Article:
But it was another three years and one infamous hospital visit later before the experiment began to pay dividends artistically for Eno. The story of Eno being struck by a cab in 1975, lying bedridden and immobile as a record of harp music played at barely-audible levels has been recounted several times over the years. The experience of listening to music as background created for Eno, “a new way of hearing music.”

And the results were immediate. By year’s end, Eno had released two records that would form two distinct components of the Ambient template. The first was Another Green World, ten tracks that were closer to brief instrumental sketches than the pop songs on which had made his name to that point. Not only was the self-proclaimed “sub-Bowie” leaving behind vocals for much of Green World, even more radically, there was little-to-no sense of linear development in many of the tracks; in fact, several sounded as if their length was arbitrary, or, as he put it, “just a chunk out of a larger continuum.”

Discreet Music (released a month after Green World on Obscure) was an altogether different beast, though it did share its predecessor’s somnambulant tones. Employing the Revox tape system he’d devised with Fripp, the 31-minute title track (“the longest I could get on record at the time”) created the illusion of direction, with gentle, synthesized flute loops piling on top of one another. But where Pussyfooting created a sense of (somewhat muted) harmonic development, on “Discreet Music,” that development begins from nothing but leads to nowhere. This was partly due to Eno’s limited choice in notes; where Fripp shifted modes during the songs’ duration by one writer’s account three times, often venturing outside those even, here Eno employs but six notes, chosen and positioned carefully so as not to create any sense of “groundedness.” Combined with Eno’s emphasis on equalization to subtly adjust the sonic timbre, the result is a sustained mood, but one that never quite resolves itself.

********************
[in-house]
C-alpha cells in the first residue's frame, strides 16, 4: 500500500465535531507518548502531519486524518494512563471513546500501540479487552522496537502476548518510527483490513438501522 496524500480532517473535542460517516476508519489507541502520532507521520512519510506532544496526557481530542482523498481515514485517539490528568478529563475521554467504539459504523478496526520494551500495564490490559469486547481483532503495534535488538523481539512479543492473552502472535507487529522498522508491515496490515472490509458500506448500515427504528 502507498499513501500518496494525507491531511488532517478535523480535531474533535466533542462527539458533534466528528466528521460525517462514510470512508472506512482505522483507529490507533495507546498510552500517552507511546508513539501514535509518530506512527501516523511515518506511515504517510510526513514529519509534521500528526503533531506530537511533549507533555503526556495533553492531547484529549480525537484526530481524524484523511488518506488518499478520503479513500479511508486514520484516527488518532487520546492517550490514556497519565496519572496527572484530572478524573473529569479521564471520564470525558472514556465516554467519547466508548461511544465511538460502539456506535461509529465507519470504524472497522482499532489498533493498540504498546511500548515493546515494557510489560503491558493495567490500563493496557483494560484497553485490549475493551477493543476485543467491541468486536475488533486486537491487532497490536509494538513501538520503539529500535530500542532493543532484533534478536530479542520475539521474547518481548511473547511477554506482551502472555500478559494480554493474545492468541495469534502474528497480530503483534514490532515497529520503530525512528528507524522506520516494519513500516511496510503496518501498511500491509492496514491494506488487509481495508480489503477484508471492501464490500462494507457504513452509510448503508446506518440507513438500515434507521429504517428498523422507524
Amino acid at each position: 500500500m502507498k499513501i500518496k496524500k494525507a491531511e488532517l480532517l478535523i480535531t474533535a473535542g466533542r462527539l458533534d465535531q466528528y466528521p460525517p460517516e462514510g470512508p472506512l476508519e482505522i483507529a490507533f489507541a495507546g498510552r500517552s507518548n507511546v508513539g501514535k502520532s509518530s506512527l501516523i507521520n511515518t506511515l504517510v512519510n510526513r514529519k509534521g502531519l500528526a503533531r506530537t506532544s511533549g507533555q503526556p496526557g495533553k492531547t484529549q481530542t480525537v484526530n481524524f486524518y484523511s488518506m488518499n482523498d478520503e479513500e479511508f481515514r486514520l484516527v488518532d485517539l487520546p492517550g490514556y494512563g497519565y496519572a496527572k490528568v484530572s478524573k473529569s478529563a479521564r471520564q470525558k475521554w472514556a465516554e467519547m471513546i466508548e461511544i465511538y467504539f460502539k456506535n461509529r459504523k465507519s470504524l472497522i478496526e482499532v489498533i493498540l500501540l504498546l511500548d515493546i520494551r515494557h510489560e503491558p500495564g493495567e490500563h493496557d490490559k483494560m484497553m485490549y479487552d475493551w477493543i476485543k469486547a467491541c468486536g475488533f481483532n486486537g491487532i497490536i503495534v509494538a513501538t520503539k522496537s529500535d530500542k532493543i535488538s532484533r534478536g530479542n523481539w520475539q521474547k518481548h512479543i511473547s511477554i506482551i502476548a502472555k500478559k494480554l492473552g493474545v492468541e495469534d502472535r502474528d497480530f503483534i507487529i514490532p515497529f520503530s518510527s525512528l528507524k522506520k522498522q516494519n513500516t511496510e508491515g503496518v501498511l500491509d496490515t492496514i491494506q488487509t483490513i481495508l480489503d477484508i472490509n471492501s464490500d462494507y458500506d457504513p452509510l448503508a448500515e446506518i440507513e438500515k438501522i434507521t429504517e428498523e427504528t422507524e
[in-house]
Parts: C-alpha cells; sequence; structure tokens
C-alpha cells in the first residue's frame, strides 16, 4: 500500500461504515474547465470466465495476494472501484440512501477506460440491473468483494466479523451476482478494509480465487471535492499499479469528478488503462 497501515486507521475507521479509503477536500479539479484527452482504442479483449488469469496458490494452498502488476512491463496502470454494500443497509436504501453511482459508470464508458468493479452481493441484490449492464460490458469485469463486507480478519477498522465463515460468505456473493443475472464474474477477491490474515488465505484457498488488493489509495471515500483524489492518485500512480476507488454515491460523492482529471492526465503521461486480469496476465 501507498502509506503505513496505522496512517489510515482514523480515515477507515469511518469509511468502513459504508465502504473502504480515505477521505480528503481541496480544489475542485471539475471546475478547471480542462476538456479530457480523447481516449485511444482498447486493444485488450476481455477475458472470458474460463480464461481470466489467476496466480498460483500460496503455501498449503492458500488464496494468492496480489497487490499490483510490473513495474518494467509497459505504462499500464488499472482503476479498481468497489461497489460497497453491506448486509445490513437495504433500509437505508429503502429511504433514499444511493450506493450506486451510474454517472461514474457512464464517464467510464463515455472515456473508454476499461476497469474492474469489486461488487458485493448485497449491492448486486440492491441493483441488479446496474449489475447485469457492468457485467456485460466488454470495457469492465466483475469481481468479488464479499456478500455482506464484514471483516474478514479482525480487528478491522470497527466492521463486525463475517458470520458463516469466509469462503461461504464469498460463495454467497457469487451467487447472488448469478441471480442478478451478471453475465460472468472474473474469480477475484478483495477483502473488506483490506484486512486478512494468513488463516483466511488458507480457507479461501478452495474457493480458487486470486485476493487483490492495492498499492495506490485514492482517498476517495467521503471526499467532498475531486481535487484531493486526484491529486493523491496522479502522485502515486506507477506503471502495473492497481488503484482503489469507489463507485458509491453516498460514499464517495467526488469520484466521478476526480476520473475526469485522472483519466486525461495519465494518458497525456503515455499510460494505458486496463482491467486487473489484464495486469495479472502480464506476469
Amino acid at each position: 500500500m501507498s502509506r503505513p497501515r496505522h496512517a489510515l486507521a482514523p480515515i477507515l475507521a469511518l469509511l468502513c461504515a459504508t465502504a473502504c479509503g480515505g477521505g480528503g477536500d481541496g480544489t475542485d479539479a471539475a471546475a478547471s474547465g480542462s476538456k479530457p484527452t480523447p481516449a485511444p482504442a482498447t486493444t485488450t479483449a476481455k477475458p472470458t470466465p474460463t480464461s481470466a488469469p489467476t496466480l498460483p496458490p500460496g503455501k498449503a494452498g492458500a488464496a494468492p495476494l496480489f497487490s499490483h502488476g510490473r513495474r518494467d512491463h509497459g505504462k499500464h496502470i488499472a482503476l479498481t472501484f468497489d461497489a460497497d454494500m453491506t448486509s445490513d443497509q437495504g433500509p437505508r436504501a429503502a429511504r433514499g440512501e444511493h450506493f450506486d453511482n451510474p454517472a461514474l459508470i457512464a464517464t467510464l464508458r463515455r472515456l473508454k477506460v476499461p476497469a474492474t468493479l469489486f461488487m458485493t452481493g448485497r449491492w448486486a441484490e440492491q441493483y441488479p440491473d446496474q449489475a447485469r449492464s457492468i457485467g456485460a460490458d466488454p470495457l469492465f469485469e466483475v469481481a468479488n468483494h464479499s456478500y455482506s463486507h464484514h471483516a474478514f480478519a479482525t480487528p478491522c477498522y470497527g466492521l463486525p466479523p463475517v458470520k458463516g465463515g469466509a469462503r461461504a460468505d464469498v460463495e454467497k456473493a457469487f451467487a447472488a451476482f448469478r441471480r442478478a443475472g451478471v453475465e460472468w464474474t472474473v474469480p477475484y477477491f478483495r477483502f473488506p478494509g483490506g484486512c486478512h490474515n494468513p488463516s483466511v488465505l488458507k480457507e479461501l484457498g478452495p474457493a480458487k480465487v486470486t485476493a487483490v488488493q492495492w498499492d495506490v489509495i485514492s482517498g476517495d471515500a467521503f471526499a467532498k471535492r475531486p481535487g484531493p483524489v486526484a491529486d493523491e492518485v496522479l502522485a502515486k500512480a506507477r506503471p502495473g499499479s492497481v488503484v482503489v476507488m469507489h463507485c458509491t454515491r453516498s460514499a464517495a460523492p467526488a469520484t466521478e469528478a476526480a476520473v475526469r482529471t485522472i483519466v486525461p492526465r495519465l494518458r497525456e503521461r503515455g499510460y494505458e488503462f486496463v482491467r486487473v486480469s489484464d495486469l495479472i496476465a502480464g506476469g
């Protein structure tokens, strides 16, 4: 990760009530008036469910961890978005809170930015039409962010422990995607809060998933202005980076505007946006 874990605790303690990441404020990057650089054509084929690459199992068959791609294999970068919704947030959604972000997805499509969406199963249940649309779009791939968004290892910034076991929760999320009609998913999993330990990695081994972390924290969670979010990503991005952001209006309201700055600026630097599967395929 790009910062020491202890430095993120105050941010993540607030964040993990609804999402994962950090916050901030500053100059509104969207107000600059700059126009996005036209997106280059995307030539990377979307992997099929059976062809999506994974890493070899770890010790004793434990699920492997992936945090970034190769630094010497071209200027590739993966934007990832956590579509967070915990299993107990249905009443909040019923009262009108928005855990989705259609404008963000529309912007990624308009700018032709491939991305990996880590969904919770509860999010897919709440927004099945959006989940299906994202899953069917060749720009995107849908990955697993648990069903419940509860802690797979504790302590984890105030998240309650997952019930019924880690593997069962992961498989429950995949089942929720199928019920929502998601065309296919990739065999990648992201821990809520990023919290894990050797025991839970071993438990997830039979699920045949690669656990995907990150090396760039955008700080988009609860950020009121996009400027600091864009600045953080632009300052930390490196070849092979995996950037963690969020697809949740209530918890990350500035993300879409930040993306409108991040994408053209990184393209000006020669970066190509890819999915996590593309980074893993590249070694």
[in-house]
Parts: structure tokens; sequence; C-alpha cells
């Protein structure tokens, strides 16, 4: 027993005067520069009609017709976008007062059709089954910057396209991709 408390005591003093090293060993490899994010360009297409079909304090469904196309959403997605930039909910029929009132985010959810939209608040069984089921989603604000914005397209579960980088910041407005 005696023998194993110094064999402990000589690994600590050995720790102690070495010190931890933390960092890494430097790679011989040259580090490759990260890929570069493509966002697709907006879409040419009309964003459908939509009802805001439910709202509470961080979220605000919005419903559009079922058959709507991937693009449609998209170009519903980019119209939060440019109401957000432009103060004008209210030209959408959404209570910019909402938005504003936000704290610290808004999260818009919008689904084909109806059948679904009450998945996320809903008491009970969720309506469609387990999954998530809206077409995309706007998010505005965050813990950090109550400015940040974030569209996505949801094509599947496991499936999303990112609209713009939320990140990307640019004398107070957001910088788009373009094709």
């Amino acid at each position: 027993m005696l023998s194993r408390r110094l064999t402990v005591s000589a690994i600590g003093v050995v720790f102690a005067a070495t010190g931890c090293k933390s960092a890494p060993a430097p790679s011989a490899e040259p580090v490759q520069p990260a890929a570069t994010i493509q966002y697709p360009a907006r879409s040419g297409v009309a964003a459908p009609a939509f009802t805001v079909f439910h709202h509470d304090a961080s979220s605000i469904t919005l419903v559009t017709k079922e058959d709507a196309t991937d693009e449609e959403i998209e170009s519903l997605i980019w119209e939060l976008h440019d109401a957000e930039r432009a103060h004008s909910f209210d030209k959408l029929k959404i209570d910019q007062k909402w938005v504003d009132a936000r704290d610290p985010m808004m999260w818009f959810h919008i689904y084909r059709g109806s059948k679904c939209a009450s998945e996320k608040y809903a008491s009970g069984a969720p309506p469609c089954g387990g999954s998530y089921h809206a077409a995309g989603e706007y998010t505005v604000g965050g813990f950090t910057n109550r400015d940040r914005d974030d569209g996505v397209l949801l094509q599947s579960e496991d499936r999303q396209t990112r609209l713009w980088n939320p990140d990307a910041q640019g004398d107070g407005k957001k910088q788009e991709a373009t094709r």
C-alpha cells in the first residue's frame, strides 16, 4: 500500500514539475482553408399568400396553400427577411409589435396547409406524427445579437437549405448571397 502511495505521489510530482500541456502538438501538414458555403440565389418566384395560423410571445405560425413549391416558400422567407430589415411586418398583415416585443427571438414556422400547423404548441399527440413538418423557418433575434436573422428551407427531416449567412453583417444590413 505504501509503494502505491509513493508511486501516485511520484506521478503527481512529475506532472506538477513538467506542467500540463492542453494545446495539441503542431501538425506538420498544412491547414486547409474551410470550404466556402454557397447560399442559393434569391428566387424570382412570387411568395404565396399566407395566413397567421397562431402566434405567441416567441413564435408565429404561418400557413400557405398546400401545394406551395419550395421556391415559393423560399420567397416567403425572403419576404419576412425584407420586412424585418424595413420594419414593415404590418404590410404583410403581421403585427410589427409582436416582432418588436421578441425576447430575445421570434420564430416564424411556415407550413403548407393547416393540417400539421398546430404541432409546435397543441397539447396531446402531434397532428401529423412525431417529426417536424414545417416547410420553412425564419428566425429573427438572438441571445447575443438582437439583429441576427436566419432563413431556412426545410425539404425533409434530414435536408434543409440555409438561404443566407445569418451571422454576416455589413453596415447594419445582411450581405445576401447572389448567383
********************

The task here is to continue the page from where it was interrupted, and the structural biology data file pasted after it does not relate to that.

Both records advanced the idea of Ambient considerably. Eno would call a few of his later ambient records “the purest expressions of what I thought ambient music should be: endless, relatively unchanging moods.” A couple years and one last pop record later, he would pursue that ideal with a radical, unflinching vengeance.